Disney sure played their cards right when they started teasing the live-action adaptation of their 1991 animated film “Beauty and the Beast” close to a full year ago. It was all the time they needed to grab everybody’s attention. By the time full trailers were showing online and in cinema previews worldwide, the interest for many (and nostalgia for some) have reached fever pitch. Casting quibbles, singer choices and gay “propaganda” aside, the “Beauty and the Beast” movie starring Emma Watson and Dan Stevens has premiered big in cinemas, its opening weekend earning $170 million in the domestic box office, on top of the worldwide take from the (earlier) international debut, adding up to a respectable $350 million.
Forbes reports that the “Beauty and the Beast” opening weekend take now stands as the second highest non-summer blockbuster premiere behind only 2015’s “Star Wars Episode VII: The Force Awakens” at $248 million, while being the biggest opening of a non-PG13 family movie. With regards to its star Watson, her latest film has now surpassed (by a million thus far) her biggest “Harry Potter” premiere, which was the second “Deathly Hallows” flick from 2011 that debuted at $169 million. Already the studio can heave a sigh of relief seeing as their opening weekend has already more than made up for the film’s $169 million production budget in US ticket sales alone.
Disney has been on a live-action kick for an unbelievably long time now, ever since Glenn Close starred as the maniacal fur-loving fashion designer Cruella in 1996’s “101 Dalmatians”. Other conversions included “Alice in Wonderland” (2010, with 2016 sequel), “Maleficent” (2014), “Cinderella” (2015), “Pete’s Dragon” and “The Jungle Book” (2016).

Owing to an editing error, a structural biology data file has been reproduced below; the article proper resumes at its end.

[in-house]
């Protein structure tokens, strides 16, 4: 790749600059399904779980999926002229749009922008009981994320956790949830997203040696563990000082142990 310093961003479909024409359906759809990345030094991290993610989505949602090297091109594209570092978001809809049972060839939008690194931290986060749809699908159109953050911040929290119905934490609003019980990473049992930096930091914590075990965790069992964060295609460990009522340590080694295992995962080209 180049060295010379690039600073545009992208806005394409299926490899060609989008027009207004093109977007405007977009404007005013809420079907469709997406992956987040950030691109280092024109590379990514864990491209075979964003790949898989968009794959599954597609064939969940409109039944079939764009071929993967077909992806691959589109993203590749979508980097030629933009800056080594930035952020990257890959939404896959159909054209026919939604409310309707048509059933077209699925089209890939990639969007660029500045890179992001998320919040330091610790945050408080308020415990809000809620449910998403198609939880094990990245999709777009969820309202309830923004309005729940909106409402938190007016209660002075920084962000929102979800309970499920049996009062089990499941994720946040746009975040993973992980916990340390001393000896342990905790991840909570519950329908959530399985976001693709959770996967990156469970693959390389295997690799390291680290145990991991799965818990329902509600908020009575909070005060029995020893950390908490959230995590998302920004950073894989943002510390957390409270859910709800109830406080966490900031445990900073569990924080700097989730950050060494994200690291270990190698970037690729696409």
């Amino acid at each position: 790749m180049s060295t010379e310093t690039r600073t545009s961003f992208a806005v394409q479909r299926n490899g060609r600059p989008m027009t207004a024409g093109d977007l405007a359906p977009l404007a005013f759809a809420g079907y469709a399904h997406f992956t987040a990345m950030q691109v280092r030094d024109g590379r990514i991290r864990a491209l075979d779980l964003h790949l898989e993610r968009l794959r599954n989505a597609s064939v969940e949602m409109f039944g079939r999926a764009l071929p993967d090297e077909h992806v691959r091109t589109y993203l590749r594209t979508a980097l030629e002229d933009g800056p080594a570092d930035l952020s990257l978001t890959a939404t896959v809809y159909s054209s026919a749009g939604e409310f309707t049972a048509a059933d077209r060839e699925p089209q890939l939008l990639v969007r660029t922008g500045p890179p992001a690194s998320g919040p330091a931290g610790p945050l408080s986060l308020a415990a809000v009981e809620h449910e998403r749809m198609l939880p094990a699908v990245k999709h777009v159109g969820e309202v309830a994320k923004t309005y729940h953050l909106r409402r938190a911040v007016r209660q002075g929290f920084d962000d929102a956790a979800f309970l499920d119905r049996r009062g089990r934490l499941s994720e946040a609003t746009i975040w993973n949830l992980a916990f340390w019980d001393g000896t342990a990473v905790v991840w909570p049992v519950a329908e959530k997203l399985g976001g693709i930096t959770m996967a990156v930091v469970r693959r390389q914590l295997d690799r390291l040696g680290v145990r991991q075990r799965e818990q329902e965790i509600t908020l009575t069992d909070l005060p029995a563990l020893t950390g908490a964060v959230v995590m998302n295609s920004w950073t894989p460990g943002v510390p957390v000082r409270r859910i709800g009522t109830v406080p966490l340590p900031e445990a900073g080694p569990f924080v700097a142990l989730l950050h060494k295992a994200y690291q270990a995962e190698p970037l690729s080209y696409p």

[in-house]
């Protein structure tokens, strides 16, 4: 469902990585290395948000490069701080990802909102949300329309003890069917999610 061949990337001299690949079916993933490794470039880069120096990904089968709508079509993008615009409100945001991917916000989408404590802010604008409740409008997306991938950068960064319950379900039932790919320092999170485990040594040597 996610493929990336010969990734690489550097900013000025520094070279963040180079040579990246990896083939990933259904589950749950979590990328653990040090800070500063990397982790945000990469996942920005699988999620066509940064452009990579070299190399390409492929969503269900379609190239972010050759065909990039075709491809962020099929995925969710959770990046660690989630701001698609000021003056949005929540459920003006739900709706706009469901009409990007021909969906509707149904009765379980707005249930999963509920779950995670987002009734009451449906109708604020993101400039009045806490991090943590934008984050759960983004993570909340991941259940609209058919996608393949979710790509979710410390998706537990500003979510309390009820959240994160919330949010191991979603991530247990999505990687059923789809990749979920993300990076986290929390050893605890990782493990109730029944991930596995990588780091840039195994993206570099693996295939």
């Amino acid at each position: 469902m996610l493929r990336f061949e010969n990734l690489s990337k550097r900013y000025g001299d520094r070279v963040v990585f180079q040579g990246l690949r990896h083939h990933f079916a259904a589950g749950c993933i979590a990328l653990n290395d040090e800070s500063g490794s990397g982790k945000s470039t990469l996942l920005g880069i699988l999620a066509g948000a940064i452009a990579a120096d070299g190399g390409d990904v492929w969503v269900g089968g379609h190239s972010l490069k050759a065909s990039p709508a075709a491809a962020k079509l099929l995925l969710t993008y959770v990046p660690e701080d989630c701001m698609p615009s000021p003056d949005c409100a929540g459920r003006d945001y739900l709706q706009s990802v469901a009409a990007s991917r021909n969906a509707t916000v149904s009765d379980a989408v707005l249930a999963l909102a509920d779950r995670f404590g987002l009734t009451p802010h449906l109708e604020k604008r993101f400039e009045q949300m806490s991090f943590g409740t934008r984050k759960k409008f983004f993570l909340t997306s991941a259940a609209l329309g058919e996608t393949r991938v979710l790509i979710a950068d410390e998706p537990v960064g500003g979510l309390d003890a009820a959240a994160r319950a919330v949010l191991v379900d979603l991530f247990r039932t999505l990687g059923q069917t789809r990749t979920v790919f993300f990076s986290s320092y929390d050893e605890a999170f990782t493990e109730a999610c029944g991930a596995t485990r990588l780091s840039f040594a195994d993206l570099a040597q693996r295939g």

It’s been surmised that part of the reason the live-action remake has been a major draw was because of another marketing direction by Disney. Rather than retaining the bright and kid-friendly atmosphere of the 1991 animation to bank wholly on nostalgia, the production revamped the image of “Beauty and the Beast” to work as romantic drama with a significantly more mature age group. Nevertheless, they still retained a lot of kid-friendly elements such as the fantastic enchanted objects and the numerous song numbers – much more than the animated one did – to engage their young minds and imaginations.
The film’s early March release was a rather jam-packed pre-summer schedule that saw “Kong: Skull Island” and “Logan” beforehand, while other would-be blockbusters such as “Power Rangers” and “Ghost in the Shell” waiting in the wings on the coming months. Already Disney is making preparations for live-action versions of “Dumbo” and “Mulan” in the coming years.